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Publication numberUS6380762 B1
Publication typeGrant
Application numberUS 08/824,634
Publication dateApr 30, 2002
Filing dateMar 27, 1997
Priority dateMar 27, 1997
Fee statusPaid
Also published asUS6664810
Publication number08824634, 824634, US 6380762 B1, US 6380762B1, US-B1-6380762, US6380762 B1, US6380762B1
InventorsAshish Pancholy, Gary A. Gibbs
Original AssigneeCypress Semiconductor Corporation
Export CitationBiBTeX, EndNote, RefMan
External Links: USPTO, USPTO Assignment, Espacenet
Multi-level programmable voltage control and output buffer with selectable operating voltage
US 6380762 B1
Abstract
An integrated circuit device includes an input circuit; logic circuitry coupled to the input circuit; an output circuit coupled to the logic circuitry; and a select circuit coupled to the input circuit, output circuit and logic circuitry. The select circuit generates a select signal that causes the input circuit, output circuit and logic circuit to operate according to a first state or a second state. The output buffer is configured to receive the select signal which selects output buffer operation at the first state or the second state. The output buffer is also configured to maintain a constant slew rate while operating in either the first or second state.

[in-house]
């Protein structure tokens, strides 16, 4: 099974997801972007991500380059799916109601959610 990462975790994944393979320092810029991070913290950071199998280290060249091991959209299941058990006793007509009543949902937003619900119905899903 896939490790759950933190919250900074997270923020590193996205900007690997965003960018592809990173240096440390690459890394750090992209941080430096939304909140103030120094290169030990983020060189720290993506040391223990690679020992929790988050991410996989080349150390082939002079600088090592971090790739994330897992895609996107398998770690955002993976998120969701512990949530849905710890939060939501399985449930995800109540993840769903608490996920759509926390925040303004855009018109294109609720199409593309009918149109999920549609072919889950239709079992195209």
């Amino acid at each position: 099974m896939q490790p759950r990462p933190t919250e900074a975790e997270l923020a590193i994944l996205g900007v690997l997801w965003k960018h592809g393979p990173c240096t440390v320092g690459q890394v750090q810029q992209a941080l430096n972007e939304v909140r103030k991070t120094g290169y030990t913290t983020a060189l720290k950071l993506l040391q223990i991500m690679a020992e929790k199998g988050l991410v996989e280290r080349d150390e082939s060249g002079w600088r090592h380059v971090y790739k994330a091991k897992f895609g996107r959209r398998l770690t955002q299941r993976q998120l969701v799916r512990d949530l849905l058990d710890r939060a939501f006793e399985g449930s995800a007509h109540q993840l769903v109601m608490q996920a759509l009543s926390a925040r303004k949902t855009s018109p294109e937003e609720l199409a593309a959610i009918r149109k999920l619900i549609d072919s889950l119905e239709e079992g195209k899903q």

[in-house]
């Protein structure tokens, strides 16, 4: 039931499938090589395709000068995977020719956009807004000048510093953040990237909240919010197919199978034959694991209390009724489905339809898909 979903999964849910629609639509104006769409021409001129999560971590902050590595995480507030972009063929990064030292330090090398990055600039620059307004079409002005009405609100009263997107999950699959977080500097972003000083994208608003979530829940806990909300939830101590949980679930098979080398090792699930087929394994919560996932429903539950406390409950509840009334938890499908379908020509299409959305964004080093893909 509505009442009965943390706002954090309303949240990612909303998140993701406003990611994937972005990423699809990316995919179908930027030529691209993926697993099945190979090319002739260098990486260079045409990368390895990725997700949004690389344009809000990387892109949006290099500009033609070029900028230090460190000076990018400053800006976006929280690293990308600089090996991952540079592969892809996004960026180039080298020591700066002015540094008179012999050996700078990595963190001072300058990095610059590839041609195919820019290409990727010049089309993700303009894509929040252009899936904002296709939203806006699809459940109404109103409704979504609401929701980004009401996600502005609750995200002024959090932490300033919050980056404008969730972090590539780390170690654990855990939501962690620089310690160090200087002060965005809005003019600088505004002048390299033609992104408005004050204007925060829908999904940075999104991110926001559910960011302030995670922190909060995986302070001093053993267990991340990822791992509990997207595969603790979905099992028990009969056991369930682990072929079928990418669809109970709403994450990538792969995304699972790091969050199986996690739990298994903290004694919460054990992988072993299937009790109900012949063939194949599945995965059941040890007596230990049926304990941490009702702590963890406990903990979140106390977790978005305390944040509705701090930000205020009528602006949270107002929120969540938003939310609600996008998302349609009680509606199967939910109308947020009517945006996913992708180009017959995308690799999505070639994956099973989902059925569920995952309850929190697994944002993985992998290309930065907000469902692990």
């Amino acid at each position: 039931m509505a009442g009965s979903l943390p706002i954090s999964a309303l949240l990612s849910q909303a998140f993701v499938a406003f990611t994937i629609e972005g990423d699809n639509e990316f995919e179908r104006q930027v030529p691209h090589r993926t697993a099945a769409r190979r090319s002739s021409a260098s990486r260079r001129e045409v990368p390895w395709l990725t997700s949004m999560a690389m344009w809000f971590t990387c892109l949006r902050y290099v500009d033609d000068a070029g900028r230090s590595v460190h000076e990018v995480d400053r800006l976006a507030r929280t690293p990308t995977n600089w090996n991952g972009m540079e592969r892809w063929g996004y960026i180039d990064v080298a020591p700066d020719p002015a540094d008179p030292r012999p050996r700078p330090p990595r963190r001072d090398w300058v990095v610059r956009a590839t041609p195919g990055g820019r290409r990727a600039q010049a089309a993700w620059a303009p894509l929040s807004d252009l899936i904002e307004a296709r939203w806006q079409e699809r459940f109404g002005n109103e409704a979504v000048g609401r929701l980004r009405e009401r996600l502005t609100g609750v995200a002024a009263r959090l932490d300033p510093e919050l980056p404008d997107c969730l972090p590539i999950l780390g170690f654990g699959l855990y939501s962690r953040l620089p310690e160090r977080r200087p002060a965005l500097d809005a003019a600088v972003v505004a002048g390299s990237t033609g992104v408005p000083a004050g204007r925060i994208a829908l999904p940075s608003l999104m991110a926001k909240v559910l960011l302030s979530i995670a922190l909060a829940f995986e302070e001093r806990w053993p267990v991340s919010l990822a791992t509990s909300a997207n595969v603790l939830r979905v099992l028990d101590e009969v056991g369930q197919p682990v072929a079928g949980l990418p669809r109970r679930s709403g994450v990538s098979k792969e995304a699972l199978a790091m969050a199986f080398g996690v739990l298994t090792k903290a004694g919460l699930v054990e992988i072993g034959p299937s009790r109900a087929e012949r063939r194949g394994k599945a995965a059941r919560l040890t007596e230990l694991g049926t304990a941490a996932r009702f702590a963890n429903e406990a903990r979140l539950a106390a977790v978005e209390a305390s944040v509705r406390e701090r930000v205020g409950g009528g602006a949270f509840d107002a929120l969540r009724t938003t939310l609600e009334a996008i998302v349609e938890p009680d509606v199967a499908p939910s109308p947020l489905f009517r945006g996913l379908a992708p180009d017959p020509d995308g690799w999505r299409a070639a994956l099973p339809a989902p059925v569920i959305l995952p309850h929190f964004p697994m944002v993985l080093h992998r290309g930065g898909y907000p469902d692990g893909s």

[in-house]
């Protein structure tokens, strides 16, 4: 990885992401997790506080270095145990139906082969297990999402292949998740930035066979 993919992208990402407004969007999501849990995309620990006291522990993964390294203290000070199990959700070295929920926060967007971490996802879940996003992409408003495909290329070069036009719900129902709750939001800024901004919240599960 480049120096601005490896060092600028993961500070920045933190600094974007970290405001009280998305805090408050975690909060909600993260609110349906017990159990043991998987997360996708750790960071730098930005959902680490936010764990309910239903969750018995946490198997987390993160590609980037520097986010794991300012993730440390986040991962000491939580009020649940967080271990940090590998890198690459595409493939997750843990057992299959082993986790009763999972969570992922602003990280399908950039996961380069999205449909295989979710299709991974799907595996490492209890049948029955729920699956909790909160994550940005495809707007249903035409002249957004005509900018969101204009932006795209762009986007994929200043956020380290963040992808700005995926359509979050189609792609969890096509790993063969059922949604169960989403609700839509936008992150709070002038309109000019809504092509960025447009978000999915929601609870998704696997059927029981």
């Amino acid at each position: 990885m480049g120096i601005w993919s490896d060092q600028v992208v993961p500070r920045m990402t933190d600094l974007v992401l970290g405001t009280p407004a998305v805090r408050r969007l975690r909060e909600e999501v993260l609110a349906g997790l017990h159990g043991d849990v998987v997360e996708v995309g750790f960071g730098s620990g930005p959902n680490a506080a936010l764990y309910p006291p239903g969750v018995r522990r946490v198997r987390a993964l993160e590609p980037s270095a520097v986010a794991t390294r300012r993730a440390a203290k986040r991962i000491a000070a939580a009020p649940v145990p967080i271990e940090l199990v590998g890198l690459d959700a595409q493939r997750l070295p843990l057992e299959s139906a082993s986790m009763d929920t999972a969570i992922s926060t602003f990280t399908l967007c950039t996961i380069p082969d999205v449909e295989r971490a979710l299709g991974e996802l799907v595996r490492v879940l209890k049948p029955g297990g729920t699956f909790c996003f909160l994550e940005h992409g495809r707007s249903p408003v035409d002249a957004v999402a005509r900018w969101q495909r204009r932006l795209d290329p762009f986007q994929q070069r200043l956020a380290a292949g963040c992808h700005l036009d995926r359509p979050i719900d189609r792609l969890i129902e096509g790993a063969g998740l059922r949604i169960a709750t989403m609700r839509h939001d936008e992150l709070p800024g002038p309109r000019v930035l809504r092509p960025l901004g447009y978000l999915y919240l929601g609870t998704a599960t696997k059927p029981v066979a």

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Claims(11)
What is claimed is:
1. An integrated circuit device comprising:
an input circuit;
logic circuitry coupled to the input circuit;
an output circuit coupled to the logic circuitry;
a select circuit coupled to the input circuit, output circuit and logic circuitry and including first and second switch circuits and a logic circuit coupled to each of the first and second switch circuits;